Close to 100 students, faculty and community members rallied Tuesday against the University of Toronto’s decision to replace the natural grass in the open space behind University College with two synthetic field hockey pitches.

Last November, University College faculty and students first learned of a plan to replace the open green space behind the College, bordered by Hart House and undergraduate residences, with two fenced-in field hockey pitches at a cost of $9.5 million, $1.7 million more than the original estimate.

These pitches will be used when Toronto hosts the Pan Am games in the summer of 2015. Ground breaking is scheduled to begin this summer.

“We’ve been told that many people were consulted about this project,” said Alan Ackerman, an organizer with the Keep the Back Campus Green campaign and a professor of English at U of T.

“But in fact everyone here was totally surprised when we learned only two or three months ago about this project.”

The natural grass field is used not only by U of T students and faculty, but also by the wider community.

“As soon as this field is covered with synthetic turf it will be a very, very hard field,” said Ackerman. 

“Basically pavement covered with plastic. It will rip out the 36 inches of soil, replace it with a sterile fill, cover it with porous asphalt, polyethylene and nylon. This will create a huge heat impact in the city.”

And establish a field limited to field hockey only. No soccer. No rugby. No picnics. Nearly 12,000 square metres of green space will now be devoted to one sport.

“This field will have to be treated with a biocide to prevent algae from growing on it and will have a very fast runoff of water after storms,” said Ackerman.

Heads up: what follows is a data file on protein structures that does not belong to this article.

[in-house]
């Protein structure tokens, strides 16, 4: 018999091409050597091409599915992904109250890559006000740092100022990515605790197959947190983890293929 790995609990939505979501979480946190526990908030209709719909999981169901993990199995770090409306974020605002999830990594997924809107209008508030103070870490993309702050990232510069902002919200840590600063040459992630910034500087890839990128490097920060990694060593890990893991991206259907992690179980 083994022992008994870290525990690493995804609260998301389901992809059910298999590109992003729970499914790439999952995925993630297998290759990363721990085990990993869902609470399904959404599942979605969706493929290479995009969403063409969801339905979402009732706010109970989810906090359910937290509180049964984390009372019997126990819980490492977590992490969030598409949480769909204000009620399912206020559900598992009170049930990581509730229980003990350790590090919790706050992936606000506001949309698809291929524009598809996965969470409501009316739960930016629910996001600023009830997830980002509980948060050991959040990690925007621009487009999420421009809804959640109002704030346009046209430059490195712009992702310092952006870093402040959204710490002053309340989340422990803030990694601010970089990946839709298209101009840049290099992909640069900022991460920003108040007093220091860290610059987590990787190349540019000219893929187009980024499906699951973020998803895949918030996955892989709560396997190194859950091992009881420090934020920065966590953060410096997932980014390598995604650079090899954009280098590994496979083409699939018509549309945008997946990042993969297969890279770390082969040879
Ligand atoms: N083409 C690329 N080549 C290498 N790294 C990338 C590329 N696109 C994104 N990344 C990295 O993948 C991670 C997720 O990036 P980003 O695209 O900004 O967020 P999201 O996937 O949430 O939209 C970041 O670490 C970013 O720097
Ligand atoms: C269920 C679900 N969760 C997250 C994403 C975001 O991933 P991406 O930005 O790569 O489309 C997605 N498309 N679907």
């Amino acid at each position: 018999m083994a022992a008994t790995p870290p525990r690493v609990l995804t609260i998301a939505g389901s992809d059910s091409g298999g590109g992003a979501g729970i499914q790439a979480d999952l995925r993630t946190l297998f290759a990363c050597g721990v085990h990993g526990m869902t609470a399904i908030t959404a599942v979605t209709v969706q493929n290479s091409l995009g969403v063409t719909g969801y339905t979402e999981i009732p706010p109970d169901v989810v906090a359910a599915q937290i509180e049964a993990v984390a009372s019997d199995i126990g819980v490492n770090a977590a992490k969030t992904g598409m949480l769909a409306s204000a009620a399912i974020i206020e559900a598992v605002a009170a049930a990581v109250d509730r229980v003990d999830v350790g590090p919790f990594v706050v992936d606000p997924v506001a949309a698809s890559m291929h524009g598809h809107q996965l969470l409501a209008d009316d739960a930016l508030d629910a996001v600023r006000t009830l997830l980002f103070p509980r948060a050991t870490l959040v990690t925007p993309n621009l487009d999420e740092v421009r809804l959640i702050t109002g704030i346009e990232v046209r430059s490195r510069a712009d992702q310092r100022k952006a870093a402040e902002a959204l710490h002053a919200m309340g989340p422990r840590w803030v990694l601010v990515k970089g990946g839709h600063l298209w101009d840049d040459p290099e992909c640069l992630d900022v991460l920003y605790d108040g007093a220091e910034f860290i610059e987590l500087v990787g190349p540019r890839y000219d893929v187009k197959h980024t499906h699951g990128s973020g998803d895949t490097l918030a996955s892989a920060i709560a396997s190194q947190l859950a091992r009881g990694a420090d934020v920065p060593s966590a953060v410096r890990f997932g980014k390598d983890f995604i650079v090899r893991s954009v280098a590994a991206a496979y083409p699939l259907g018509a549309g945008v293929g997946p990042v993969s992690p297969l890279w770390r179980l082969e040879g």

“So it won’t be the same open access field.”

At approximately 100 feet, the new lighting structures will be 30 feet higher than they are now.

Suzanne Akbari, a professor of English and Medieval Studies at U of T, is another key organizer with the Keep the Back Campus Green campaign. 

More information on the campaign can be found on their website as well as the group’s Facebook page here.

An online petition to the University’s president can be signed here.

“The petition is a tool to use, but not the only tool,” said Rosario Marchese, NDP MPP, Trinity Spadina.

“But that doesn’t have the same impact as each and every one of you calling someone in the Premier’s office to tell them what they’re doing here is insane. What we want to do is keep this space green accessible to all.”

A simple message.

“And we have plenty of time to do that,” said Marchese. “But don’t just rely on one or two people to do that job for all of us.”

Everyone needs to write a letter or make a call within the next two months.

“We’ve seen too many walls going up in this city,” said Jonah Schein, Environment Critic, NDP MPP, Davenport.

“It seems sadly ironic that while we welcome people from across the Americas to Toronto, we’re going to be reducing people’s access to healthy living here.”

By fencing off an historic field and turning it into a rubberized, gated stomping ground.

“This is a heritage field,” said Stephen Scharper, an associate professor in U of T’s department of Anthropology and School of the Environment.

“The trees are heritage trees over 100 years old, brought over from England and planted in a special ceremony.”

Ackerman made it clear that Keep the Back Campus Green supports student athletics and the athletes who compete for and within the University of Toronto.

“We want it to be a win-win situation,” he said. “We want this field to be well maintained for them to play sports on.”

In contrast, the proposed synthetic fields have a maximum life expectancy of 10 years and an annual maintenance cost of over $100,000. 

(In the first year alone, the maintenance costs are estimated to be $140,000.)

“Which means they’ll have to tear it out and replace it with another surface,” said Ackerman.

Instead, Keep the Back Campus Green would like to see the Ontario government work with the University to create a new natural grass soccer pitch that could be used as a practice field for Pan Am teams during the 2015 games.

And later on be used for men’s and women’s university soccer, rugby and football teams. Or those who want to play frisbee or softball.

“We want a properly maintained field for student athletes, for intramural sports,” said Ackerman.

“But one that also respects the heritage of the University of Toronto and also the natural world that we’re living in.”

John Bonnar

John Bonnar is an independent journalist producing print, photo, video and audio stories about social justice issues in and around Toronto.